When former event planner Ruthie Shugarman decided to change careers four years ago and become a realtor, she naturally threw an event to announce the news to friends and potential clients. She came up with the idea of turning the occasion into a clothing swap at her Kerrisdale home where women could exchange designer clothes they no longer wore and whatever was left over would be donated to charities.
The night was so successful, the married mother of two decided to hold more of them. The evenings, scheduled in the spring and fall, have since become so popular they get circled on women's calendars months in advance.
"It has since attracted just this crazy cult following," she said. "This year I have 100 people coming already. It looks like the Hadassah Bazaar in the living room right now but it is always lots of fun and worth the effort. I rented a bunch of clothing racks and it looks like a store when you come in."
Shugarman's invite-only seasonal swap takes place Dec. 5 and, proving the adage that charity begins at home, her 11-year-old daughter Talia is getting into the family tradition and throwing a debut clothing swap of her own for fashion-conscious teens and tweens the following night.
"Talia has always come with me to drop off the clothes and sees how much it is appreciated and it is always a special thing to give back," said her mother. "This is kind of a trial on Thursday, and if it really works the idea is to maybe rent out the gym at her elementary school and grow it big. It would be great if tons of kids started recycling their clothes that way."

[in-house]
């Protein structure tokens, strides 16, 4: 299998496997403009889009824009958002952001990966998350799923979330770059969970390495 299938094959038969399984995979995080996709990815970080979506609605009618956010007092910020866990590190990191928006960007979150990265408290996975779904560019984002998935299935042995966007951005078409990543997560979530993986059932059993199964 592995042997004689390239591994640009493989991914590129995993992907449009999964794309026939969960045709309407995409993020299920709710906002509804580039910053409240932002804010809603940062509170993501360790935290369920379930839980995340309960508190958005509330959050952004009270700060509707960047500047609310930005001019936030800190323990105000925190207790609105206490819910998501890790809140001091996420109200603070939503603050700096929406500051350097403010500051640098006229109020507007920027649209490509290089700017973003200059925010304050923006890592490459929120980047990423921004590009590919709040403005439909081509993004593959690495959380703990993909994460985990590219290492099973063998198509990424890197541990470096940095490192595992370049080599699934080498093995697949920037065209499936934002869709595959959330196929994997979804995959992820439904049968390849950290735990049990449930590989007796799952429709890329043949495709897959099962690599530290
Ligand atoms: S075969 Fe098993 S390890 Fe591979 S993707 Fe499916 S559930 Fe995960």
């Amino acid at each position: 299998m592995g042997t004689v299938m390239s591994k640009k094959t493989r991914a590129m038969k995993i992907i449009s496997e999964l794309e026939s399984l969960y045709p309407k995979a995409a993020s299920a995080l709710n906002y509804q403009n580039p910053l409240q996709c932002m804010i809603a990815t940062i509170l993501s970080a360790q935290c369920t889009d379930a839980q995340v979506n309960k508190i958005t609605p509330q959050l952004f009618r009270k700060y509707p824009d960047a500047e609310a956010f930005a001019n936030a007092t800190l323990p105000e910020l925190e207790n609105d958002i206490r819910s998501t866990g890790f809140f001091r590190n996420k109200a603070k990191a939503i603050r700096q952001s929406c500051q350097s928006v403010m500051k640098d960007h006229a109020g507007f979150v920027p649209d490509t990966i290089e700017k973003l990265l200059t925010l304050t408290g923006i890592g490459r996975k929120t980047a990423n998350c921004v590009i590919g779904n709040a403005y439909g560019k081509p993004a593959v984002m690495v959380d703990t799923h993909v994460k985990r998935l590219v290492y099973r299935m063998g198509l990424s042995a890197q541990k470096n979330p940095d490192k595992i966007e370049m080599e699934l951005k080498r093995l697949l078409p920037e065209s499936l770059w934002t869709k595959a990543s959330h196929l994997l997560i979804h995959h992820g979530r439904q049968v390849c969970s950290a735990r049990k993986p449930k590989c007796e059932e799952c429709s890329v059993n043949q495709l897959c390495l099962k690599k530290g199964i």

Talia says she chose the project as part of her Bat Mitzvah, the Jewish faith's coming-of-age ceremony for girls.
"It is not just some random thing I am doing, it is my tikkun olam [social project] where you have to help your community in some way," said Talia. "I've chosen to do the clothes swap because, instead of going to a food bank or something, I thought this was more original and I love carrying things on that my mom loves."
Shugarman stressed that while many well-heeled women walk away with swanky new items for their personal wardrobes, plenty is left over for charities, which include YWCA Crabtree Corner in Vancouver's Downtown Eastside, Covenant House and Beth Israel Coat Drive.
"After every swap, I literally have 20 to 30 giant garbage bags that I donate to charity."